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Inside the newsroom: Into India to make the case for peace

Elder D. Todd Christofferson, a member of the Quorum of Twelve Apostles for The Church of Jesus Christ of Latter-day Saints, and his wife, Sister Kathy Christofferson, are greeted by Prof. Dr. Vishwanath D. Karad, President, World Peace Centre (Alandi), M
Elder D. Todd Christofferson, a member of the Quorum of Twelve Apostles for The Church of Jesus Christ of Latter-day Saints, and his wife, Sister Kathy Christofferson, are greeted by Prof. Dr. Vishwanath D. Karad, President, World Peace Centre (Alandi), MAEER"™s MIT World Peace University, as they arrive at the university prior to attending an award ceremony in Pune, Maharashtra, India, on August 14, 2017.
Prashanth Vishwanathan, For the Deseret News

SALT LAKE CITY — It takes time to get a journalist visa. And we didn't have time. But with a little help from Sen. Orrin Hatch's office, the necessary visa arrived by overnight mail from San Francisco just eight hours before Deseret News journalist Tad Walch was to board a flight and make the 10-hour journey to Heathrow airport in London.

After an eight-hour layover he was on a plane to Mumbai on India's west coast, about another 9- or 10-hour journey, depending on the runway traffic. But by the time he arrived in Mumbai, he found the only way to reach Pune, his destination, was to wait another 8 hours, fly to Bangalore in southern India and then turn around and fly back directly north to Pune.

It was ultimately a 40-hour journey to get there, and it would be followed by dodging "motorcycles, three-wheeled motorized rickshaws, cows, cars that pay zero attention to lanes, goats, dogs, water buffalo and pedestrians in places where no pedestrian should ever dare to go," Walch said in correspondence from the road.

Welcome to India.

It was worth the effort to witness and report the awarding of the World Peace Prize to Elder D. Todd Christofferson, a member of the LDS Church's Quorum of the Twelve Apostles, who accepted on behalf of the church, which owns this newspaper. As Elder Christofferson noted in an acceptance speech before more than 5,000 people:

"My friends, peace is our common aim. Peace between countries, peace within communities and peace, ultimately, for each of us."

The prize was named for the philosopher Saint Shri Dnyaneshwara and was presented at Maharashtra Institute of Technology World Peace University. As the Times of India reported, it was presented "in appreciation and recognition of his great yeomen service for championing the Noble Cause of Human Welfare, Communal Harmony and Universal Brotherhood through his unique mission to promote the Culture of Peace in the World."

Michael Nobel, a great-grandnephew of the founder of the Nobel Peace Prize, joined with others in conferring the award for the tremendous humanitarian work the church has done in India and elsewhere, work that will come to our readers next week in reports from Walch. That includes projects from students in Utah working there this summer.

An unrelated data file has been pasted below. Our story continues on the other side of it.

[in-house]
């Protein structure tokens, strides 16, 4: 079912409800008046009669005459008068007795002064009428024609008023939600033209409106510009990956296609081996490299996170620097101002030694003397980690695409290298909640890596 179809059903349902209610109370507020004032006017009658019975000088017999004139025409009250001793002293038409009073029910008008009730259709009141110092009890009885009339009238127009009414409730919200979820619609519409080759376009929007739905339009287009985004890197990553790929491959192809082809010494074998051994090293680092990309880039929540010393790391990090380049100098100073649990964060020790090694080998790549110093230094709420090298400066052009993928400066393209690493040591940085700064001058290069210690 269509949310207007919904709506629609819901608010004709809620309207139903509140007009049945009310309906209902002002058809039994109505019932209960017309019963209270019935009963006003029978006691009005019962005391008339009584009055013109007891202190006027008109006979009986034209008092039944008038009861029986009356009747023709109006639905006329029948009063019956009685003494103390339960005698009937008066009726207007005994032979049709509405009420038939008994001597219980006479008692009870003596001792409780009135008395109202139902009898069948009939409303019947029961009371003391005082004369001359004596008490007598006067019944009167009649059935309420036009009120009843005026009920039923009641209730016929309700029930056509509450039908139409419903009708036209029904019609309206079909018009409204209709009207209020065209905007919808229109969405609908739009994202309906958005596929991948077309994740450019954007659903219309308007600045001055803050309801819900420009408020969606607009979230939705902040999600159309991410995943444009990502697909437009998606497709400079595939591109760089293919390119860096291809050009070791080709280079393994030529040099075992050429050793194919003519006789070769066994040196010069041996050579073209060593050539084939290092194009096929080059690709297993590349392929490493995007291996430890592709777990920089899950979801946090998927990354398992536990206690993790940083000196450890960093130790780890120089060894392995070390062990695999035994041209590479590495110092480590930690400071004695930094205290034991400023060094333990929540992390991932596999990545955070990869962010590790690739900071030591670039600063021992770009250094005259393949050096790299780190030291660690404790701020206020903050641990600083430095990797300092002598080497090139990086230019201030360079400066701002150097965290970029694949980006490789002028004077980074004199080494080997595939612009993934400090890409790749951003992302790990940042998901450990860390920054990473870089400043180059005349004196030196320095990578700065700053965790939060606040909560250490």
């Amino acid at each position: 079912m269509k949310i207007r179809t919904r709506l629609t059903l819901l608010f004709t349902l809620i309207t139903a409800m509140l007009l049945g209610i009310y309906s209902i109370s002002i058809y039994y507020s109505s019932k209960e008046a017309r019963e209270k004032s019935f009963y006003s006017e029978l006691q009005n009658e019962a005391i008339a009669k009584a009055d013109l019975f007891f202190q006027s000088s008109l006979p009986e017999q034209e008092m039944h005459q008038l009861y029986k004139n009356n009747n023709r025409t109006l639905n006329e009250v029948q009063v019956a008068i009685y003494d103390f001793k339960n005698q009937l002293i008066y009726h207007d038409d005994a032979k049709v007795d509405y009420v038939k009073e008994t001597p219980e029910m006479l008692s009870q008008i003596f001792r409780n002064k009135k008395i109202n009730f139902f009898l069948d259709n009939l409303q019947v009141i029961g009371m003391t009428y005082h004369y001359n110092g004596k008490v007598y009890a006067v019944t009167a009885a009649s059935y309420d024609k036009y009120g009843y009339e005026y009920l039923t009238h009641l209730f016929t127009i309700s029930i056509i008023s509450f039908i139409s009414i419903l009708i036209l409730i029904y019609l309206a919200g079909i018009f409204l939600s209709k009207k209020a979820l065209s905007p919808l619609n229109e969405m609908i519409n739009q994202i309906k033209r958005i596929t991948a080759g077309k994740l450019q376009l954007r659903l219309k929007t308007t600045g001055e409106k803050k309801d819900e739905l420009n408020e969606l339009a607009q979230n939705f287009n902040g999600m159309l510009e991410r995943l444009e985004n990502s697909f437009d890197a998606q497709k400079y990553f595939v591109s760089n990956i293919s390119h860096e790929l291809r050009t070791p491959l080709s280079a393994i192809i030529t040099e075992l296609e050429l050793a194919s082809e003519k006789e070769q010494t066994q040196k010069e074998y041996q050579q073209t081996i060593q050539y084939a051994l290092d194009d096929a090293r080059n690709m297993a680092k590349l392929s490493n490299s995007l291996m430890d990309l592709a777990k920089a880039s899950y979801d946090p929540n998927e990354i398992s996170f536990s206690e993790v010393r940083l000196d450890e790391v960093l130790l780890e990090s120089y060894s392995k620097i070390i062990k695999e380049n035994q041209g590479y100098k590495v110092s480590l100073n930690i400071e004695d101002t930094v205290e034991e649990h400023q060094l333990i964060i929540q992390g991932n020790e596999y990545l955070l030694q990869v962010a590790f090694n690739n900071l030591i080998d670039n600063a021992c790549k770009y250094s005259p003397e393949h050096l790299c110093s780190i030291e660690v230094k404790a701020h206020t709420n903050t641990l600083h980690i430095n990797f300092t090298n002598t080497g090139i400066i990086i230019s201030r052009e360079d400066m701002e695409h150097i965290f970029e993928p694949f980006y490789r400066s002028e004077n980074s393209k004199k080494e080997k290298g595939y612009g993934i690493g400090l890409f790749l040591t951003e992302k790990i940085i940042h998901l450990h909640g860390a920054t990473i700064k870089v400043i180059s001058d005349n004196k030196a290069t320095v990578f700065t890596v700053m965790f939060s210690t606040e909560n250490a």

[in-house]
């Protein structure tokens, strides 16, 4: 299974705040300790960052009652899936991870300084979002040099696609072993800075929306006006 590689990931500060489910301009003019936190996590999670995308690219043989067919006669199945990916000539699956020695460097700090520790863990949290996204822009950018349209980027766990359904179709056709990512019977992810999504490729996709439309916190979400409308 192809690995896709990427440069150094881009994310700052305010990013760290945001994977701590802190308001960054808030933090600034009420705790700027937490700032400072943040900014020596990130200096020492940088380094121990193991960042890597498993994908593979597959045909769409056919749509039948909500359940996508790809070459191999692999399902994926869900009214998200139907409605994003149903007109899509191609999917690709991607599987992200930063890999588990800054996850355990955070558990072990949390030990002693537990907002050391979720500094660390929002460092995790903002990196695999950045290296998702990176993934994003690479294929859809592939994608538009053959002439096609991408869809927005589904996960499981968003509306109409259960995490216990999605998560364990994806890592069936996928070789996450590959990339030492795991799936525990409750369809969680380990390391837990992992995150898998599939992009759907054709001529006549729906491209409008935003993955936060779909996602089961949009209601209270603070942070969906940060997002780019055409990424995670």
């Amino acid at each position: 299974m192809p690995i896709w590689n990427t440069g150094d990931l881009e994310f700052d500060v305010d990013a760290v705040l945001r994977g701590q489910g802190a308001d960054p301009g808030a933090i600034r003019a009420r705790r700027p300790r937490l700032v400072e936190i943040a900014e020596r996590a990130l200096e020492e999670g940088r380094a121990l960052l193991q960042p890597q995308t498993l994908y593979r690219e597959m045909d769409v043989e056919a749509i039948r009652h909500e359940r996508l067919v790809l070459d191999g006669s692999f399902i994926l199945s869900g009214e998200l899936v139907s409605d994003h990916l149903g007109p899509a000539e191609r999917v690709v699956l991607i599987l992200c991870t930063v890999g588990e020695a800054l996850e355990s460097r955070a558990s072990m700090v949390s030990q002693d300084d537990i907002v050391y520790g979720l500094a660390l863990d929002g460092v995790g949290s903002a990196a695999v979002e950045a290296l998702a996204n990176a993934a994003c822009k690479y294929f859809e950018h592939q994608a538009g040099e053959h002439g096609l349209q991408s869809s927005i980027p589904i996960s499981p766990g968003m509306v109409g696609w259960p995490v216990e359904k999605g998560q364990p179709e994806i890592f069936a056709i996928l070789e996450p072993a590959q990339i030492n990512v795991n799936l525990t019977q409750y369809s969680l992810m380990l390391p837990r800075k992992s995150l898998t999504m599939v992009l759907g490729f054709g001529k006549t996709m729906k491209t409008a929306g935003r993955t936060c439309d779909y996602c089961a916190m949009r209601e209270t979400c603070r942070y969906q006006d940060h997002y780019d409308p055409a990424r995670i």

Said Nobel: "The world today, with all its problems, it needs you, the church you represent and your work. It needs you more than ever."

That's evident in India and throughout the world. Narendra Modi is prime minister and is praised for his Clean India campaign, trying to clean the streets and improve the infrastructure. Open defecation is still a problem here and he has pushed for 12 million new toilets at a cost of $30 billion, Walch said.

Still, critics say he's allowed the rise of nationalism, not unlike those who support and back President Donald Trump in America, the Brexit backers in England and the nationalist wave evident in France and Japan. The more radical sides are blamed for violence, heightening the push for peace and moral voices.

Elder Christofferson brought his witness and expertise to the country, noting:

"Countries with strong traditions of religious freedom tend to be not only more stable and safe, but more prosperous. A recent study reached the remarkable conclusion that the presence of religious freedom in a country is one of only three factors significantly associated with global economic growth."

Being stable and safe resonates with Walch's photographer on this assignment. Prashanth Vishwanathan is a Mumbai native who lives in New Delhi with a resume that includes work for Reuters and Time magazine. His girlfriend is a documentary filmmaker whose focus is on shining a light to expose child sex trafficking.

Together they are trying to raise $75,000 for a foundation that would give cameras to children so that each child can tell his or her own story. Peace for these children can begin when they are no longer invisible and unheard.

Walch will return Monday, hoping to cut a few hours off his original journey time. But the lessons from those proclaiming peace and those desiring peace, are that we can all do our part. As India's Mahatma Gandhi said: "You must be the change you wish to see in the world."